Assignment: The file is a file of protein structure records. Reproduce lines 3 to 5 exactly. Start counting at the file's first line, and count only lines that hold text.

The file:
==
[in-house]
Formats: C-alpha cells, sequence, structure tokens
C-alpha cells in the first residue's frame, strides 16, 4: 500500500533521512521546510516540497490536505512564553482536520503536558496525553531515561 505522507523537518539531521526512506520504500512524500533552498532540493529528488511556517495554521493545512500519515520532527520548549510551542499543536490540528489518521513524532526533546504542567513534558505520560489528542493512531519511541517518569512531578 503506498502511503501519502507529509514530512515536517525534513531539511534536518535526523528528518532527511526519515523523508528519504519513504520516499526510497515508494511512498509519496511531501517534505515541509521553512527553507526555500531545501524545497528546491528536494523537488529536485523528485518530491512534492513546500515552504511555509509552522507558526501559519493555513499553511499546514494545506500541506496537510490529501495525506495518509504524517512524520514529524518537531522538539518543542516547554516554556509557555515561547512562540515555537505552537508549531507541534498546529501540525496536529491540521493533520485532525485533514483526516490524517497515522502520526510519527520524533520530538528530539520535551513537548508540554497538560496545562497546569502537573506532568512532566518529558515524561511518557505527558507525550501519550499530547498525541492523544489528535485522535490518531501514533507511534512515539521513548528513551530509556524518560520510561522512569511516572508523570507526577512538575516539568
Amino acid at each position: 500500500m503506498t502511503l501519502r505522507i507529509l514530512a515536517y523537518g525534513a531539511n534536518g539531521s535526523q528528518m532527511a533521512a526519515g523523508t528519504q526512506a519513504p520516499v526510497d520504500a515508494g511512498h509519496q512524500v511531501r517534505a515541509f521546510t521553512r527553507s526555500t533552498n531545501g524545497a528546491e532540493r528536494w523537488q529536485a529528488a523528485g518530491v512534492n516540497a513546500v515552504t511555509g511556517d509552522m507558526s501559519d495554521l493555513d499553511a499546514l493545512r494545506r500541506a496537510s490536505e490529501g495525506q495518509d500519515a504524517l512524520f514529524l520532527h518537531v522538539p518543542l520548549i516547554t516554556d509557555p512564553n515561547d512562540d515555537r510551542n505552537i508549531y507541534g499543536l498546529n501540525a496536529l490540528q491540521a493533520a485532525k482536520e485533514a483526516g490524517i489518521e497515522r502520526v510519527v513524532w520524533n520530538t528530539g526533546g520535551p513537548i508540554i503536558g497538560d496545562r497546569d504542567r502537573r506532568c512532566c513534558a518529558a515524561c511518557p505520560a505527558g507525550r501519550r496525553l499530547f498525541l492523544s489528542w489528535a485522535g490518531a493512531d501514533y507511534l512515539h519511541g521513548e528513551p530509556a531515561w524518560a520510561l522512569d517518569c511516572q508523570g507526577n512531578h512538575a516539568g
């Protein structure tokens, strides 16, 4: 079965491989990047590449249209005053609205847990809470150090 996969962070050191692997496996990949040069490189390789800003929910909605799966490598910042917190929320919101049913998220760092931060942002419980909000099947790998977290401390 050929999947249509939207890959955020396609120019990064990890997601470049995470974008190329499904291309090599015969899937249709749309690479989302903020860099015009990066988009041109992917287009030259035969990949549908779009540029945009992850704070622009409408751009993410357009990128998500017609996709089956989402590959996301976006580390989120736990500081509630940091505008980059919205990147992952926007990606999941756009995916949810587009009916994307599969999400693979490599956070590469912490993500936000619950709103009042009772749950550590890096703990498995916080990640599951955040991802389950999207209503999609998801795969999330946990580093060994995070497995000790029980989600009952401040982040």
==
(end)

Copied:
C-alpha cells in the first residue's frame, strides 16, 4: 500500500533521512521546510516540497490536505512564553482536520503536558496525553531515561 505522507523537518539531521526512506520504500512524500533552498532540493529528488511556517495554521493545512500519515520532527520548549510551542499543536490540528489518521513524532526533546504542567513534558505520560489528542493512531519511541517518569512531578 503506498502511503501519502507529509514530512515536517525534513531539511534536518535526523528528518532527511526519515523523508528519504519513504520516499526510497515508494511512498509519496511531501517534505515541509521553512527553507526555500531545501524545497528546491528536494523537488529536485523528485518530491512534492513546500515552504511555509509552522507558526501559519493555513499553511499546514494545506500541506496537510490529501495525506495518509504524517512524520514529524518537531522538539518543542516547554516554556509557555515561547512562540515555537505552537508549531507541534498546529501540525496536529491540521493533520485532525485533514483526516490524517497515522502520526510519527520524533520530538528530539520535551513537548508540554497538560496545562497546569502537573506532568512532566518529558515524561511518557505527558507525550501519550499530547498525541492523544489528535485522535490518531501514533507511534512515539521513548528513551530509556524518560520510561522512569511516572508523570507526577512538575516539568
Amino acid at each position: 500500500m503506498t502511503l501519502r505522507i507529509l514530512a515536517y523537518g525534513a531539511n534536518g539531521s535526523q528528518m532527511a533521512a526519515g523523508t528519504q526512506a519513504p520516499v526510497d520504500a515508494g511512498h509519496q512524500v511531501r517534505a515541509f521546510t521553512r527553507s526555500t533552498n531545501g524545497a528546491e532540493r528536494w523537488q529536485a529528488a523528485g518530491v512534492n516540497a513546500v515552504t511555509g511556517d509552522m507558526s501559519d495554521l493555513d499553511a499546514l493545512r494545506r500541506a496537510s490536505e490529501g495525506q495518509d500519515a504524517l512524520f514529524l520532527h518537531v522538539p518543542l520548549i516547554t516554556d509557555p512564553n515561547d512562540d515555537r510551542n505552537i508549531y507541534g499543536l498546529n501540525a496536529l490540528q491540521a493533520a485532525k482536520e485533514a483526516g490524517i489518521e497515522r502520526v510519527v513524532w520524533n520530538t528530539g526533546g520535551p513537548i508540554i503536558g497538560d496545562r497546569d504542567r502537573r506532568c512532566c513534558a518529558a515524561c511518557p505520560a505527558g507525550r501519550r496525553l499530547f498525541l492523544s489528542w489528535a485522535g490518531a493512531d501514533y507511534l512515539h519511541g521513548e528513551p530509556a531515561w524518560a520510561l522512569d517518569c511516572q508523570g507526577n512531578h512538575a516539568g
């Protein structure tokens, strides 16, 4: 079965491989990047590449249209005053609205847990809470150090 996969962070050191692997496996990949040069490189390789800003929910909605799966490598910042917190929320919101049913998220760092931060942002419980909000099947790998977290401390 050929999947249509939207890959955020396609120019990064990890997601470049995470974008190329499904291309090599015969899937249709749309690479989302903020860099015009990066988009041109992917287009030259035969990949549908779009540029945009992850704070622009409408751009993410357009990128998500017609996709089956989402590959996301976006580390989120736990500081509630940091505008980059919205990147992952926007990606999941756009995916949810587009009916994307599969999400693979490599956070590469912490993500936000619950709103009042009772749950550590890096703990498995916080990640599951955040991802389950999207209503999609998801795969999330946990580093060994995070497995000790029980989600009952401040982040």